A leftist former guerrilla retains his grip on power while an ex-general promising mano dura sweeps into office.
Yesterday was election day in two Central American countries. In Nicaragua, early results show Hugo Chavez ally and current president Daniel Ortega easily winning re-election. Meanwhile, in Guatemala, ex-general Otto Perez Molina took 54 percent of the vote to avoid a run-off.
Both countries reported problems surrounding the elections. In Guatemala, indigenous Mayans complained of disenfranchisement because of government spelling mistakes. Meanwhile, outgoing president Alvaro Colom announced that 106 people had been detained on suspicion of breaking election laws.
In Nicaragua, Ortega is the target of even more serious election complaints. Several teams of international observers bemoaned the "inexplicable" difficulties they faced while monitoring the turnout.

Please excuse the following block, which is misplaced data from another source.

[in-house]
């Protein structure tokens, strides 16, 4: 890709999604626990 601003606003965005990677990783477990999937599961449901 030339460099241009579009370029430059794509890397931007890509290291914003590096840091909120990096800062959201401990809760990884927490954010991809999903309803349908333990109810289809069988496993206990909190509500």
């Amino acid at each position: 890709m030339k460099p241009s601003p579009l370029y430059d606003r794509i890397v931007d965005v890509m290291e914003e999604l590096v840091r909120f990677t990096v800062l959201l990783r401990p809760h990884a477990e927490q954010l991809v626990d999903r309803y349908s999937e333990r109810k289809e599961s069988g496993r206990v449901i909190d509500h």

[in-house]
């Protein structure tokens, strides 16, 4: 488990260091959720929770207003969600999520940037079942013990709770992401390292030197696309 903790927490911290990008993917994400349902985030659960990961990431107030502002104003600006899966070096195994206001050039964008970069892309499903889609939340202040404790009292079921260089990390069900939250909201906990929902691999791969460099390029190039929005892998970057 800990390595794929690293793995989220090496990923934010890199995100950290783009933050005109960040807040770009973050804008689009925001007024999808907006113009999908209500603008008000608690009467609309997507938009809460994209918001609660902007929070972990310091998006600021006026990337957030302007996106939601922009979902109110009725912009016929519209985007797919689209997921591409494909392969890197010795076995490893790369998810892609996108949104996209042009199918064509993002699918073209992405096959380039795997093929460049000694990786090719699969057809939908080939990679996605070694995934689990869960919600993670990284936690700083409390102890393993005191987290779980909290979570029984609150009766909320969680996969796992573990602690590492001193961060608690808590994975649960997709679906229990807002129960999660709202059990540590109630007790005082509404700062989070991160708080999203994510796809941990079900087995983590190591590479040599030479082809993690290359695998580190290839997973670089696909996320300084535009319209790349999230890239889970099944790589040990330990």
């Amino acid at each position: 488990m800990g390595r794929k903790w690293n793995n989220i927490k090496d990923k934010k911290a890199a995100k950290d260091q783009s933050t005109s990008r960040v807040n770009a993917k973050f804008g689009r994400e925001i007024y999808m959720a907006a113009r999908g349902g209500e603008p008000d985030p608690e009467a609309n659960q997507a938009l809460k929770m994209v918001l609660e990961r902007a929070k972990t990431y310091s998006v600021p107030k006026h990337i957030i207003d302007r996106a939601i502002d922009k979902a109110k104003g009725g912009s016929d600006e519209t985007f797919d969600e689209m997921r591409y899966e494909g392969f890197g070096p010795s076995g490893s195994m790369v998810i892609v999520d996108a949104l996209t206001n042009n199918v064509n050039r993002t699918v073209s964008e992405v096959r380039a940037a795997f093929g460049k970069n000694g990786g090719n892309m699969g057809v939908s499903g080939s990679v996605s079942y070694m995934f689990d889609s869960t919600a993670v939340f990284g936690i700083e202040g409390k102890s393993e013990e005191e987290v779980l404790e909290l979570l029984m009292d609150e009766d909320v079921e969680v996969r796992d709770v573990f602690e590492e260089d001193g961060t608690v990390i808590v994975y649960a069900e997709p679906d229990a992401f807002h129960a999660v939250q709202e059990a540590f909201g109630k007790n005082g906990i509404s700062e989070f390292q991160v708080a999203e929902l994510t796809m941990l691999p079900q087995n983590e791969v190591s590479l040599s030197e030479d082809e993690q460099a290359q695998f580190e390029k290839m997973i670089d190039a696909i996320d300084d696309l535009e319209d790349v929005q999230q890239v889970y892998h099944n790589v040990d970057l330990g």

"I don't understand why there are so many obstacles, so much opacity and so many tricks in a process that should be clean and transparent," said Luis Yanez, head of the European Union delegation.
Early results show Ortega winning with a resounding 64 percent of the vote, far more than in pre-election polling.
Perez's election could further polarize an already bitterly divided region. A former general during Guatemala's long civil war in which 200,000 died, Perez has been accused of human rights violations. He has denied the allegations, instead promising to crack down on Mexican drug cartels and violence in Guatemala.
"Very small groups have made the accusations but they have been incapable of producing any evidence or winning any trial," Perez told the BBC.
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